African Safari Experience – Part II

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An Unforgettable African Safari Experience – Part II

Continued from page 1

They knew we were there but we were perfectly silent and just observed them, so they didn’t feel threatened, and they just went on eating. All while we were watching, we were filming them with our cameras and videos and believe it or not, I got good video footage in the pitch dark due to the spotlight and the nightlight on my video camera. We continued on to see a few impalas, a hippo, a hyena, a porcupine, and a few other nocturnal animals. The drive lasted about 3 hours and was great!!

Our next stop at Ngorgongoro Serena Lodge was for two nights and we felt was the best of our accommodations. This lodge was high up on the side of the crater and had the most spectacular view looking down directly into the crater and onto Lake Magadi. The wildlife in the crater never leaves and is a wide variety of almost everything. We saw loads of elephants, impalas and gazelles, giraffes, cheetahs, etc.

Our game drives would start around 8 in the morning (sometimes as early as 6:30) and would continue the entire day to around 6 or 7pm. We never got tired and the day seems to go so fast when you are caught up in viewing or searching for game. We’d usually have a picnic lunch out on the plains just to prevent us from cutting our drive short and having to take the long drive back to the lodge.

Our next stop was at the Serengeti Serena Lodge. Here we were able to game drive in the Serengeti National Park for the most spectacular view of the zebra and wildebeest migration around the Serengeti. Explaining what we saw is almost impossible so just imagine if YOU saw 1.5 million wildebeest and 400,000 zebras traveling all clustered together over this vast plain, migrating from the dry lands in order to find water.

I’m not exaggerating on the volume! That’s how many they say is in the Serengeti land and migrate yearly. They migrate together because they help each other. The zebras have a keen sense of hearing from a long way off and can detect danger quickly, and the wildebeest have a better sense of direction although they are extremely dumb animals for the most part.

They also have a larger volume and have a tendency to travel in straight lines so that it gives the impression, to their foes, that they are one large animal. The wildebeest live off the tall grasses and once they eat the grass down, it is perfect for the zebras that need to feast on short grasses. The pair seems to work just fine but the sight of them together is one beyond belief. The Serengeti is also a good viewing spot for lions and vermit monkeys. If you are extremely lucky, you might also spot a leopard, although they are extremely hard to spot in the daylight since they rest most of the day hidden high up on tree limbs.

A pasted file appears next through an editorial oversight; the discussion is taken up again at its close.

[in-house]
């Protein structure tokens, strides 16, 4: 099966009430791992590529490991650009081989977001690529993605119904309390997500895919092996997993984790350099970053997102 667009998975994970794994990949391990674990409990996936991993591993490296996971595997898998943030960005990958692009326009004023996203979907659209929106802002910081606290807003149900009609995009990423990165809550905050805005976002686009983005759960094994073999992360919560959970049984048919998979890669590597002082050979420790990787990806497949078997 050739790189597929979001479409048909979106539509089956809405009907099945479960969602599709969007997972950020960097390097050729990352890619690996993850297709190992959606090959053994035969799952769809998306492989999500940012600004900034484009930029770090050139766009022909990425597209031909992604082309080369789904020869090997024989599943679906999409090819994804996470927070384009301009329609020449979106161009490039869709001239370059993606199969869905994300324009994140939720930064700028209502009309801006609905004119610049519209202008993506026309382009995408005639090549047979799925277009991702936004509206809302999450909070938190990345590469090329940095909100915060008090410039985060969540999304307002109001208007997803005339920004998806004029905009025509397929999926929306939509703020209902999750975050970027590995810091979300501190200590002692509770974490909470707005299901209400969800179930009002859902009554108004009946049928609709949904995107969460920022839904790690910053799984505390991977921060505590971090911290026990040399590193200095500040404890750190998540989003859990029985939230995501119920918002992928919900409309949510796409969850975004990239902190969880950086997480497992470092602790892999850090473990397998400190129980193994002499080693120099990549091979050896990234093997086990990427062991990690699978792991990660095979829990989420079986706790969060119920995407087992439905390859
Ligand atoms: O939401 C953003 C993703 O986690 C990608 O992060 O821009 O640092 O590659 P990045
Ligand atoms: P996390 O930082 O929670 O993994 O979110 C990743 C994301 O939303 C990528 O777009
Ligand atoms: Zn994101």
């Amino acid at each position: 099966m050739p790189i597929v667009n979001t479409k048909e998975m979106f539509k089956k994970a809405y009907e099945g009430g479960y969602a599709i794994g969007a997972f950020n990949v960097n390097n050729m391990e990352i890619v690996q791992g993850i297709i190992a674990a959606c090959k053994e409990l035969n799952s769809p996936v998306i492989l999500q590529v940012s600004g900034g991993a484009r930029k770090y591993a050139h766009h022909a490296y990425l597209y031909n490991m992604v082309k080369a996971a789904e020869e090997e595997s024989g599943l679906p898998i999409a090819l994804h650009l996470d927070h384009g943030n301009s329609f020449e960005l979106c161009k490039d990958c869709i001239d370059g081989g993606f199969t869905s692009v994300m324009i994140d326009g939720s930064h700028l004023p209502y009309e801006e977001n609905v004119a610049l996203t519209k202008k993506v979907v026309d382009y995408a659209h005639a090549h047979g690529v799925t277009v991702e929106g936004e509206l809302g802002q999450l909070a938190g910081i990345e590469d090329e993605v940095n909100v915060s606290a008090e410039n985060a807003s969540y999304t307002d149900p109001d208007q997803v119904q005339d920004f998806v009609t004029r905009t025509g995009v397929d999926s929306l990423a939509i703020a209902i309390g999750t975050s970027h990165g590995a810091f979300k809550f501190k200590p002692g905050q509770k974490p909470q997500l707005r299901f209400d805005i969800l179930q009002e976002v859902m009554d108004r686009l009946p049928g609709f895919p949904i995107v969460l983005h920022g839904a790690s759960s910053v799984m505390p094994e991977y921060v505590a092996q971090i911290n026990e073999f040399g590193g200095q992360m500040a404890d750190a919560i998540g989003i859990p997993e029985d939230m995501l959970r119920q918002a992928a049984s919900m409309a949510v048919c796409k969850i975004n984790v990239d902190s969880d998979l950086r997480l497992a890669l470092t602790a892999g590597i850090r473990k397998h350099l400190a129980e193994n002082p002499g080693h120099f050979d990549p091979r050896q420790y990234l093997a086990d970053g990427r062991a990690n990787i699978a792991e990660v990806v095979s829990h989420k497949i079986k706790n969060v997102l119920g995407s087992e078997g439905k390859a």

Being among the wildlife in Africa gives you, as a human, such a feeling of ‘smallness’ and unimportance. For once we are not the king of this domain and you have to respect the fact that this is not your land or your place of belonging. You feel very minute and hope that you are unobtrusive ….as YOU are the visitor to this land!

All life there has a purpose and is not wasted or taken for granted. A ‘kill’ is a kill for food and survival, not for dominance or respect or for fun! There are usually only certain species within each wildlife’s food chain, and the others are ignored. Life is not wasted or taken for granted. All wildlife shares the same space and land and ignores each other unless threatened, and then of course, they try to protect their own.

After our stay at the Serengeti we caught a small 15-seater plane and flew back to Arusha for a short day stay before driving to the airport to head back home. As I mentioned, this trip stayed with my soul so much that I grabbed the opportunity to go back the following year.

So this year, in July 2008 for 9 full days this time, this trip was also with family: my cousins Kay and Charles, Charles’ step-daughters Lorilie and Rowena, and Lorilie’s boyfriend Kenny, and I. We stayed in some of the same locations; Mount Village, Lake Manyara, and Ngorgongoro, but this time, we also included 2 nights at the Serengeti Mobile Tented camps by the CC Africa Tour Company, and 2 nights at the Mbuze Mawe Tented Camp, sponsored by Bushbuck Safaris.

We requested to have Fabian as our guide again and he ‘personally’ provided us with the best viewing experience ever, because this year, he found us the leopard that we couldn’t spot last year. And boy, do we have the most unbelievable photos of this leopard, because Fabian made an effort to get almost right beside the tree for a few seconds so we could capture those few unforgettable shots.

Large Animal Pictures


Continued in part III


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